Melbourne Zoo will restrict visitor access to the giraffes, elephants and kangaroos amid fears of a potential foot-and-mouth disease (FMD) outbreak in Australia.
- An FMD outbreak could devastate Australia’s livestock industry
- Visitors to Melbourne and Werribee zoos and Healesville Sanctuary will have limited access to elephants and giraffes
- The Victorian Farmers Federation wants animals banned from this year’s Royal Melbourne Show unless strict biosecuirity rules are established
Concerns are high following an outbreak in tourist hotspot Bali.
Last night Zoos Victoria, which runs the Melbourne and Werribee zoos and Healesville Sanctuary, sent a message to members announcing the elephant enclosure’s public pathway would be closed out of an “abundance of caution”.
The message said the measures were intended to lower the risk of animals coming into contact with “soil that could have potentially been brought in from outside the zoo grounds”.
Giraffe, kangaroo and elephant “animal encounters”, where tourists and local visitors pay to spend time up close with certain animals, will be “temporality unavailable”.
“We’ve been watching very closely the outbreak and … we’ve decided to increase some of the protection levels for our animals,” Zoos Victoria chief executive Jenny Gray told the ABC.
“We have a number of susceptible animals in our care.”
Hoofed animals most vulnerable
Dr Gray said hoofed animals such as giraffes, antelopes, elephants and pig species were most at risk.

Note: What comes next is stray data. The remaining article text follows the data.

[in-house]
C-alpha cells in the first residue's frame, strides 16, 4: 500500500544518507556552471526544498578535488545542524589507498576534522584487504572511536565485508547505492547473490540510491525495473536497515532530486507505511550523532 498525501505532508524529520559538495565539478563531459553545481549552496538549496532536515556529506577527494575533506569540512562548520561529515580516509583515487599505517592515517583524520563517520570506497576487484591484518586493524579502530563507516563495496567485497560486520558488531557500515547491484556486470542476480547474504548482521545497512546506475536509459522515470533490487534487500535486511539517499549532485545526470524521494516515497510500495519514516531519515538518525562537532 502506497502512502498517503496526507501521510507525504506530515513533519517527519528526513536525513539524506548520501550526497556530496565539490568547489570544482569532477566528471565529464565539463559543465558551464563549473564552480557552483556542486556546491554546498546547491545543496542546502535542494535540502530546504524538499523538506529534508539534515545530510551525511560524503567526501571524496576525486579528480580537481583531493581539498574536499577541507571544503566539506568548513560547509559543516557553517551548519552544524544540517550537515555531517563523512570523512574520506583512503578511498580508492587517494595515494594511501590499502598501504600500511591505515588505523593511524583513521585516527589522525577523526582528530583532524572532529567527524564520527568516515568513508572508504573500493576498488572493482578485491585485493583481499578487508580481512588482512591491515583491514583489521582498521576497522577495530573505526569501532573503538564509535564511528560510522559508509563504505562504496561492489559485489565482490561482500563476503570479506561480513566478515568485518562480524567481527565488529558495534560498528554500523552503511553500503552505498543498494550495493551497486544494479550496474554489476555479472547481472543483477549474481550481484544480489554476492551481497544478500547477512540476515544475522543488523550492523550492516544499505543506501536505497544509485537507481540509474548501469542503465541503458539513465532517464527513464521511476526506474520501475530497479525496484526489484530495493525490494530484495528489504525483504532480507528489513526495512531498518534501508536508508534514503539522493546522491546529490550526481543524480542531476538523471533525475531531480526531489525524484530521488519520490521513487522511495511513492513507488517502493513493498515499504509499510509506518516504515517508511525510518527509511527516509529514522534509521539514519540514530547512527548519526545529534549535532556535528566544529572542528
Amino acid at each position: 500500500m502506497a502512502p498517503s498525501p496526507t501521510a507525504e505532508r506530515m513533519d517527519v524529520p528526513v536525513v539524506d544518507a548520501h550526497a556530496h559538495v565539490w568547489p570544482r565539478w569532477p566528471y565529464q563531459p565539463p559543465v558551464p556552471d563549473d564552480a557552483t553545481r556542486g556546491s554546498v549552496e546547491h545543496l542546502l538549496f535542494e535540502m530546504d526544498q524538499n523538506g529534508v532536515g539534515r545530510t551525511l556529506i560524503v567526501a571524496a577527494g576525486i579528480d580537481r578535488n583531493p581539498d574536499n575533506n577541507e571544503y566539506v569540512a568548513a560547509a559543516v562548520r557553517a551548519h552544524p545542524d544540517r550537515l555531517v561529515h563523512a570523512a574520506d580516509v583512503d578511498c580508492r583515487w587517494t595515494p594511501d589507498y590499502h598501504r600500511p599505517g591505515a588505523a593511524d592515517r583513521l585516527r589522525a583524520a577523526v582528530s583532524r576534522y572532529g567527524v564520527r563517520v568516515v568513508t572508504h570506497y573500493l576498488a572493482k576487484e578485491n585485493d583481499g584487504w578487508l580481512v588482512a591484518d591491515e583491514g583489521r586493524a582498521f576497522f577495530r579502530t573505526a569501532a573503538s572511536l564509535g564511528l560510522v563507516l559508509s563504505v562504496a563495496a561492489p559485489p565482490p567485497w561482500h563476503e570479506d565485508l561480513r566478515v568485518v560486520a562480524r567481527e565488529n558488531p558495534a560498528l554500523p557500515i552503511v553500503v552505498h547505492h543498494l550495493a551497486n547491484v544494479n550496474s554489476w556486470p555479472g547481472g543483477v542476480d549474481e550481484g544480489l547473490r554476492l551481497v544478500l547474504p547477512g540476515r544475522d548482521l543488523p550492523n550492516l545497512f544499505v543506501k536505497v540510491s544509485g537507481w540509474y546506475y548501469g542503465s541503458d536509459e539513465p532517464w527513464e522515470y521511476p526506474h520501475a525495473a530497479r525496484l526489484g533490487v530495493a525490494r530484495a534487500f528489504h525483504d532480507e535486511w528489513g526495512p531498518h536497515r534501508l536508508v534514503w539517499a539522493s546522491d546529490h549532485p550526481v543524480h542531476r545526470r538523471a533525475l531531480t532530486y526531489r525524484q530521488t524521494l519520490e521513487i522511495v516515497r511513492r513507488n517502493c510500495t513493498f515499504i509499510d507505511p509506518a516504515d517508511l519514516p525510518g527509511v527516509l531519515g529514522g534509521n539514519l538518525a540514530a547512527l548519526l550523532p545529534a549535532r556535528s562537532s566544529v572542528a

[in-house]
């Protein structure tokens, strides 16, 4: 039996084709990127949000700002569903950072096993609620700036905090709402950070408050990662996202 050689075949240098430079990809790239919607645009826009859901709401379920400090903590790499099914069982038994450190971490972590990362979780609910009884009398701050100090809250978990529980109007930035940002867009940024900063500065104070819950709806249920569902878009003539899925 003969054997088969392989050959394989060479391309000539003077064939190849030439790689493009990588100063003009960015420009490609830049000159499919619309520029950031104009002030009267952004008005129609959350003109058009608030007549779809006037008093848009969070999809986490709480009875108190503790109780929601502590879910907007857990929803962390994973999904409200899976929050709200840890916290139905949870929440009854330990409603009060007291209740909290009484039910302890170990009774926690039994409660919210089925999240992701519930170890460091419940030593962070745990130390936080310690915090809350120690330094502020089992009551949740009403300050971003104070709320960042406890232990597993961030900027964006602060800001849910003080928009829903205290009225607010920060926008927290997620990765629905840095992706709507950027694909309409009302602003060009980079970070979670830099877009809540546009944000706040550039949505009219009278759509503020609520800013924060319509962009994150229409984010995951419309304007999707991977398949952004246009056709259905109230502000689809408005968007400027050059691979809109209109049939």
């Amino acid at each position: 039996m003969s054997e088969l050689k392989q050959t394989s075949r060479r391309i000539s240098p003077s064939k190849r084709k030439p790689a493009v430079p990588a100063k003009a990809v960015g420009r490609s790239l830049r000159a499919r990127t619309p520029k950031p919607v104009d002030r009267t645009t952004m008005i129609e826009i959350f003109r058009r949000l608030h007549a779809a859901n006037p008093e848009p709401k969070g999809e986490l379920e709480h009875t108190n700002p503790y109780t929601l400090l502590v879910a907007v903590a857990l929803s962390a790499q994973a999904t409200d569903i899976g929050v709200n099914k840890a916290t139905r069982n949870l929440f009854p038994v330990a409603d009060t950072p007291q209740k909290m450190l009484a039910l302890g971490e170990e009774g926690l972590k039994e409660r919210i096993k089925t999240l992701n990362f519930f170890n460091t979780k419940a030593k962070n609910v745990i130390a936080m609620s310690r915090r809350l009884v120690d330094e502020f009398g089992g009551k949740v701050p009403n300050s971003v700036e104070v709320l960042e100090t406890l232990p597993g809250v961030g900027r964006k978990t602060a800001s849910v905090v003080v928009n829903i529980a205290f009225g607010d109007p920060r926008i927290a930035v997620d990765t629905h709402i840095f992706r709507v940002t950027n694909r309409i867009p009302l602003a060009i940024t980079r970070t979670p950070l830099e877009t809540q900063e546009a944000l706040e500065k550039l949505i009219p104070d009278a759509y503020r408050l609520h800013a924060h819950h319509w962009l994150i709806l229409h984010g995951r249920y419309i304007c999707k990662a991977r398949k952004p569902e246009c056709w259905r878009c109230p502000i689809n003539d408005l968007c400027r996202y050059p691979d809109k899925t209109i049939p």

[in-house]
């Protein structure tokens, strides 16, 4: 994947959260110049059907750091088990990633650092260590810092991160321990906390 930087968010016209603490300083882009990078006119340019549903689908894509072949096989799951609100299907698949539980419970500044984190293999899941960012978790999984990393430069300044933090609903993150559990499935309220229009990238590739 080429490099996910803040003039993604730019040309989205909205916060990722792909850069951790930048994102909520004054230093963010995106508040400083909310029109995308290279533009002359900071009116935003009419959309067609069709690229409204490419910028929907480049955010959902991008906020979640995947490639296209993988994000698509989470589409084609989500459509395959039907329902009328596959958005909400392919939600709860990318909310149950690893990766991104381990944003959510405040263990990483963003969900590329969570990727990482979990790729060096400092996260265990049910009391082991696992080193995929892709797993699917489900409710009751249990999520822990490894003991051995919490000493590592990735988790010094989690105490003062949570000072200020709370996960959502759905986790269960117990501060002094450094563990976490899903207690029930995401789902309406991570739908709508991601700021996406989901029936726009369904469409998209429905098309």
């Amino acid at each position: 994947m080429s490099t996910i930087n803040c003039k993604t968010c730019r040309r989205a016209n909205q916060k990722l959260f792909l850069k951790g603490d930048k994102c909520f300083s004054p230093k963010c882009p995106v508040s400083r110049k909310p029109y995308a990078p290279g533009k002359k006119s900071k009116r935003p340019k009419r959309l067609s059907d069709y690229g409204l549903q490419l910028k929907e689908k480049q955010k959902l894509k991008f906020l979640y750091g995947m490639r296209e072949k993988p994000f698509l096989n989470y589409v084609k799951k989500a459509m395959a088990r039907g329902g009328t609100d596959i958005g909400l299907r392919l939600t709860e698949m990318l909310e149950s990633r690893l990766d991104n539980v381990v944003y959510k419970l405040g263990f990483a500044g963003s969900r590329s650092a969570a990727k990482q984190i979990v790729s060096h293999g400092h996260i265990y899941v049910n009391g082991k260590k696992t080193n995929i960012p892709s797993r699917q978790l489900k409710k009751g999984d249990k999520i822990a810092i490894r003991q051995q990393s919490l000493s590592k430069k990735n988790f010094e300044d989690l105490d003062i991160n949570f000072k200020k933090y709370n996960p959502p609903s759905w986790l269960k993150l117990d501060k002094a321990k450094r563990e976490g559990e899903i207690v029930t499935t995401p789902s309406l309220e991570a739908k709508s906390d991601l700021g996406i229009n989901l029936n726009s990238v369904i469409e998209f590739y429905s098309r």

She said staff were unsure about the impact FMD could have on native macropods like kangaroos, wallabies and quokkas, which led to restrictions being applied to them.
Zoos Victoria has also asked anyone who lives with livestock – except for horses – not to visit the zoo.
Anyone who has recently returned from Indonesia is asked to wait at least 48 hours until they visit the zoo.
Santising foot mats were introduced into international airports, including Melbourne’s overnight, but Zoos Victoria is stopping short of introducing a similar biosecurity measure at the zoo gates.
Dr Gray said if there was an outbreak of FMD it would be up to government authorities to determine the fate of zoo animals.
“Foot-and-mouth has been eradicated and kept out of Australia very successfully,” she said.
“I’m sure there will be strategies put in place that will limit the spread and [that it will be] eradicated in the eventuality that it occurs.”
Plans needed for Melbourne Show: VFF
Meanwhile, peak farming body Victorian Farmers Federation (VFF) has called for a “substantial biosecurity plan” for this year’s Royal Melbourne Show in September.
VFF Livestock president and Giffard West farmer Steve Harrison said the show should not go ahead with animals unless steps were taken to lower the risk.
“All the people taking animals need their own biosecurity plan,” he said.
“People patting animals [should be] disinfected.
“If we can help mitigate the risk of potential disease in Australia, these are the steps we are keen to address.”
Mr Harrison acknowledged the potential disruption to the show, scheduled for September 22 to October 2, but said pre-emptive action needed to be taken.
“There’s no greater joy than seeing children pat a calf or pat a lamb for the very first time, but the welfare of the animals are at risk,” he said.
The Royal Agricultural Society of Victoria, which runs the Melbourne show, has been contacted for comment and the ABC understands it is meeting today to consider the issue.